At the Vintage Club, the pies (big or small) are deliciously decadent.
Pie, that ubiquitous pastry with a delicate crust and sweet filling, is as traditional as fireworks on the fourth of July. But as mainstream America tries to turn it into the next cupcake, club chefs like Alison Murphy, Pastry Chef at the Vintage Club, Indian Wells, Calif., continue to treat pie with the respect it deserves.
“Our members are fanatical about pie,” says Murphy, who came to the club about a year and a half ago. “There’s something comforting, old-fashioned and deliciously messy about it.”
Murphy balances the club’s dessert menus—which change weekly and feature roughly a half-dozen items—with a careful mix of old-school sweets and modern indulgences. In every variation, however, pie remains a perennial favorite and a menu must, especially the signature coconut cream.
“The presentation may change—we might prepare it in a four-inch tart shell with a club logo sprayed in gold and some fresh fruit, or we might plate it as a slice,” says Murphy. “The point is that the flavor will always be the same.”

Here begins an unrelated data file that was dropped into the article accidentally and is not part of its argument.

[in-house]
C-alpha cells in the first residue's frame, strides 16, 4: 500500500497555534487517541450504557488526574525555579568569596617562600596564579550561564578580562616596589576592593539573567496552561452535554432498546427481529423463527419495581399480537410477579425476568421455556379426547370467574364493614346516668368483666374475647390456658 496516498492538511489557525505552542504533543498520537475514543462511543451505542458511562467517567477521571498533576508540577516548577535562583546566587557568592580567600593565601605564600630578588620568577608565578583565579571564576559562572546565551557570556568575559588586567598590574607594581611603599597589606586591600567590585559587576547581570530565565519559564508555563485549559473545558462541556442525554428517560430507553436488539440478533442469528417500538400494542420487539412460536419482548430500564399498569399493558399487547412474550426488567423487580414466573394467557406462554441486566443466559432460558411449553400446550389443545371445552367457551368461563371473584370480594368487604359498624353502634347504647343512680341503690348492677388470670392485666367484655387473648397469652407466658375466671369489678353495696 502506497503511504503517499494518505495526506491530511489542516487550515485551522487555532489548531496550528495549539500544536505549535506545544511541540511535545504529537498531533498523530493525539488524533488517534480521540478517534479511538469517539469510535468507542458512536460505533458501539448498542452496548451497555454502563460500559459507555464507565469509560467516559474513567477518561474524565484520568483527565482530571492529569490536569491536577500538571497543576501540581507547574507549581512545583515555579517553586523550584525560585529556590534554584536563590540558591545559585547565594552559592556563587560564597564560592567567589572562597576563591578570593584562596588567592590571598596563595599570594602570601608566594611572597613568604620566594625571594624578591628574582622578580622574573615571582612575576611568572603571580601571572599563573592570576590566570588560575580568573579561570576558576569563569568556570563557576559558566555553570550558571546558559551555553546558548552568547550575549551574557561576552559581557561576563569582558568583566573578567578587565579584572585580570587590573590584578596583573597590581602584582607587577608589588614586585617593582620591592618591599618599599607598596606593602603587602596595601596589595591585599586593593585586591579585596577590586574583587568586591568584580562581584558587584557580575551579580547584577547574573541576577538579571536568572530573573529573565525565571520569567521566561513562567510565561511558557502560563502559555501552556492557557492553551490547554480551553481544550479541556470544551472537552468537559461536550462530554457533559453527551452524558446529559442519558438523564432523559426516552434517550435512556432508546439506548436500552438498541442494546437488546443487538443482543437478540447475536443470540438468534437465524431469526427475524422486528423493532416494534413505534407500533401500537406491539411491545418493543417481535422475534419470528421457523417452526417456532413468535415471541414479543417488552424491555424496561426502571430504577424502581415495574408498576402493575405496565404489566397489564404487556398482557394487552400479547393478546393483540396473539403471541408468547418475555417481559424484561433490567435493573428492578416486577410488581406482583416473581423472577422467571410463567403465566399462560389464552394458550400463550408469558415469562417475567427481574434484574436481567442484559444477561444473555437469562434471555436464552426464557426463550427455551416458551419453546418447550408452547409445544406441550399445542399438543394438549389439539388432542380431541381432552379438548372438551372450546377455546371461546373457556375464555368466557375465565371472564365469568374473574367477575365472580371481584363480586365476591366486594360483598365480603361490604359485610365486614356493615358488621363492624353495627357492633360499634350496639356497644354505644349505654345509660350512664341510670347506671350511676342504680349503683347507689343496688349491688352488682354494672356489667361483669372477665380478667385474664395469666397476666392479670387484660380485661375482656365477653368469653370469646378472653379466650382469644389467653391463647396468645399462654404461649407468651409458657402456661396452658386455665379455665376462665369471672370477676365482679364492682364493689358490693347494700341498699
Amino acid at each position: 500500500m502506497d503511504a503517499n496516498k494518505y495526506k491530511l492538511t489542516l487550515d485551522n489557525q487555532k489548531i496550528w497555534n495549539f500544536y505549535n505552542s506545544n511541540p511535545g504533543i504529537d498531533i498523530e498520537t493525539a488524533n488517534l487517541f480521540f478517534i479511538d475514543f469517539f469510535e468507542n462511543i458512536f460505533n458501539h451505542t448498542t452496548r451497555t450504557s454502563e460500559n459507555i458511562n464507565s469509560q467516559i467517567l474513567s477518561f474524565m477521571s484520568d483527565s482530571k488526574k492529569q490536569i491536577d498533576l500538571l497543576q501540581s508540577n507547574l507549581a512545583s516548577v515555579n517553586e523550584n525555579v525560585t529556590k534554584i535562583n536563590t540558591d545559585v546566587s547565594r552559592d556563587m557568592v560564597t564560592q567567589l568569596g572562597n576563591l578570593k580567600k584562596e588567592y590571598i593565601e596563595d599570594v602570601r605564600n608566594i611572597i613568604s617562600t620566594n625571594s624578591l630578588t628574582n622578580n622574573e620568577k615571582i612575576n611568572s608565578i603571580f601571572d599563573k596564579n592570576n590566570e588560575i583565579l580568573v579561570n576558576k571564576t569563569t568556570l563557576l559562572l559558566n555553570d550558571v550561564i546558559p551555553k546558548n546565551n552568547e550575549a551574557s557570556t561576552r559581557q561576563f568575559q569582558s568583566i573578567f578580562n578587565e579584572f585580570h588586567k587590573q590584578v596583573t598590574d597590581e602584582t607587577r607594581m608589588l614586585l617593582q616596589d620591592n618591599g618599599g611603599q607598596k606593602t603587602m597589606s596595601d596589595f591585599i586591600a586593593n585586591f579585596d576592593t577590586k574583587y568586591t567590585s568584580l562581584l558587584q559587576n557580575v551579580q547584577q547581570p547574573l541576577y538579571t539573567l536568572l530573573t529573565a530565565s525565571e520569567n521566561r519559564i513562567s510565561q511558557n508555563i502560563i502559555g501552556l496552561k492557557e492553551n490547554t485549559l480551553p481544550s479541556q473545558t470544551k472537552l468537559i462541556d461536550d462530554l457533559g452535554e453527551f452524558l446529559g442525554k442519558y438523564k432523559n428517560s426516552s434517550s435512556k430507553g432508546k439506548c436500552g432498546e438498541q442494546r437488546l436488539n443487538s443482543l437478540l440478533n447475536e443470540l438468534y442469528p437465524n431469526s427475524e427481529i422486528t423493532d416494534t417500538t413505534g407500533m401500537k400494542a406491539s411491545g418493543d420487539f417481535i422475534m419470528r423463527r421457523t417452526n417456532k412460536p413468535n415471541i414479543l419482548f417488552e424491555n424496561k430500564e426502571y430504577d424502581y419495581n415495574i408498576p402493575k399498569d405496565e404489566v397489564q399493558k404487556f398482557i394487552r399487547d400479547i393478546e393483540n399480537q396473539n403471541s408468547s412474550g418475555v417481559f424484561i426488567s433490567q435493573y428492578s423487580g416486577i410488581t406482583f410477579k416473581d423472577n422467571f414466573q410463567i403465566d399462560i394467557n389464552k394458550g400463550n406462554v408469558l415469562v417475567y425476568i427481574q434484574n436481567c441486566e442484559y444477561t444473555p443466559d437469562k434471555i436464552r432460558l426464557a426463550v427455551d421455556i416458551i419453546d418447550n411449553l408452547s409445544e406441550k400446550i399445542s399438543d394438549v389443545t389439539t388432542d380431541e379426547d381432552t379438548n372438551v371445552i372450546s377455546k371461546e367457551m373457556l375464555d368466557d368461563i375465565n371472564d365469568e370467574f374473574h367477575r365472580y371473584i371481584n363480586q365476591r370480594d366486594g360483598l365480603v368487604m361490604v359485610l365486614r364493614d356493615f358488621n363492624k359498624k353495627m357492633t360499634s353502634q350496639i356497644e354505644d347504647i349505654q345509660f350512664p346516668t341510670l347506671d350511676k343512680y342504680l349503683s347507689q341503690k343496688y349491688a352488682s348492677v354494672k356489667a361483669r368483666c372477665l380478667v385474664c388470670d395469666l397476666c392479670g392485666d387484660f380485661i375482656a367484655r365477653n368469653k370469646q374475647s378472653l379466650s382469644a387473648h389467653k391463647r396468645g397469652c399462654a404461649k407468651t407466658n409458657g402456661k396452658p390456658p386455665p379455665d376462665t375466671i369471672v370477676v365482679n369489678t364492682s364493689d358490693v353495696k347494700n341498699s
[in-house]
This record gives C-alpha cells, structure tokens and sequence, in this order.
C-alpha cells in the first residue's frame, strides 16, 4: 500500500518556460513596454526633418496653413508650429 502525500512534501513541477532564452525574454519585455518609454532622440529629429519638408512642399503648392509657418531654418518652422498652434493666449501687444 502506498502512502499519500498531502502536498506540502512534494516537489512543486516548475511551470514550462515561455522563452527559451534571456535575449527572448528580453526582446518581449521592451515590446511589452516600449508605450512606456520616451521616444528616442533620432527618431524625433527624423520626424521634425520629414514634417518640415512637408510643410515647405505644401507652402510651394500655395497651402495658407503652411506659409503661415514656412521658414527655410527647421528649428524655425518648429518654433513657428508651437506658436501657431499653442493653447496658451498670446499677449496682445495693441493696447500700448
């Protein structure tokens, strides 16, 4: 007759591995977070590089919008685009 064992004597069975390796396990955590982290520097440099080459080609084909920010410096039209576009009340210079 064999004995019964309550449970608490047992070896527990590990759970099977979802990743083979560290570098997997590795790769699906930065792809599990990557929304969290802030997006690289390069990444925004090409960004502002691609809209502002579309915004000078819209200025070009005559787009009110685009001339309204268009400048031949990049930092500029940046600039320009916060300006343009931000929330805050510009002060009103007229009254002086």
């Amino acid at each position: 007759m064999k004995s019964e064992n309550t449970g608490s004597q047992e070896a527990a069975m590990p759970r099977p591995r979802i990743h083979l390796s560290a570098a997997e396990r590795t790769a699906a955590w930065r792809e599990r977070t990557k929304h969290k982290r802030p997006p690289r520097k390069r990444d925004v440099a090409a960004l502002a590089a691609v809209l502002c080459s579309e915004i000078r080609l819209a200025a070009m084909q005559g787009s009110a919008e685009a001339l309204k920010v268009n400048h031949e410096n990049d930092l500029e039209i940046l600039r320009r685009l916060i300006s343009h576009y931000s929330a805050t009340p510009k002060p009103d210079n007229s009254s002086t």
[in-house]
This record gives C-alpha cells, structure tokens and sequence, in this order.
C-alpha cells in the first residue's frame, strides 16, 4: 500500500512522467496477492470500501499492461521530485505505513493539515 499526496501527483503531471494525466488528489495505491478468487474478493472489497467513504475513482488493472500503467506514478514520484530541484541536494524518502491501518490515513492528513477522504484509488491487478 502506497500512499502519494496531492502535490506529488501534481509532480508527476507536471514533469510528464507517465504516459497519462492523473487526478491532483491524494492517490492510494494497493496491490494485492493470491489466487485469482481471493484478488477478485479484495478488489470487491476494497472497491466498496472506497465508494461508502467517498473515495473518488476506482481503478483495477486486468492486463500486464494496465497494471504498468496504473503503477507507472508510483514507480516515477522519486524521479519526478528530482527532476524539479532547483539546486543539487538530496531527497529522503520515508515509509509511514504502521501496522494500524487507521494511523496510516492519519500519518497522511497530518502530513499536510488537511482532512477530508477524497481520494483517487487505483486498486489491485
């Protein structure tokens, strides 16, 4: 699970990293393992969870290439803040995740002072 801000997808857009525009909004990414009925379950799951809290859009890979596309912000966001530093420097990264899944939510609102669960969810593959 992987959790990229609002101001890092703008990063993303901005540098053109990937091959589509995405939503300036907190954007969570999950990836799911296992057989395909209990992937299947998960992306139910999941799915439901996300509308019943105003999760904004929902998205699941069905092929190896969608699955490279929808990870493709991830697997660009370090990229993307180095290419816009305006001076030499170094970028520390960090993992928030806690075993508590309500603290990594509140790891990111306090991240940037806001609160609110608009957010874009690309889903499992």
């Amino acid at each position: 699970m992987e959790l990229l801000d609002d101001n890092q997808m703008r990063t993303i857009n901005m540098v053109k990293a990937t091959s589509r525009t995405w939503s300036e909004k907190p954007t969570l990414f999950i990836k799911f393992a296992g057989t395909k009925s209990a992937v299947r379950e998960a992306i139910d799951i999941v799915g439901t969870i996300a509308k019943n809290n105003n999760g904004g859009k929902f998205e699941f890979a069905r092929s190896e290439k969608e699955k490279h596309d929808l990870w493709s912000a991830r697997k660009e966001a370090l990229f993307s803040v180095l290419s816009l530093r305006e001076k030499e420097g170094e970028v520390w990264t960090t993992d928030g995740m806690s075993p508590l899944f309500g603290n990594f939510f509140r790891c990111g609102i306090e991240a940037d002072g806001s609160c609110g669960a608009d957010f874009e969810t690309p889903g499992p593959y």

To achieve the cherished taste, she stirs toasted coconut into a homemade custard filling and pours it into a handmade pie shell. After the pie is chilled and set, it’s covered with a decadent whipped cream and
more toasted coconut chips.
Other popular pies include apple, cherry, pumpkin and even a derby pie made with pecans, chocolate chips and bourbon.
“We strive to offer members modern twists on traditional favorites, and since I tend to like things in miniature, we’ve started making mini-pies,” says Murphy, who was named the 2013 American Culinary Federation Pastry Chef of the Year. “They allow for a cleaner presentation.”
Vintage Club’s mini-pies are about two inches wide and feature the same traditional fillings members have come to love. “You can eat it in one bite—but it’ll be a big bite,” says Murphy.
Both adorable and versatile, mini-pies are frequently featured in plated trios, as well as on buffets and for banquets.
And while Murphy has no shortage of new ideas for pie, she also sees another traditional pastry having a resurgence.
“Donuts are on the rise,” she says. “It seems like a lot of chefs are trying to reintroduce them as cool and different.”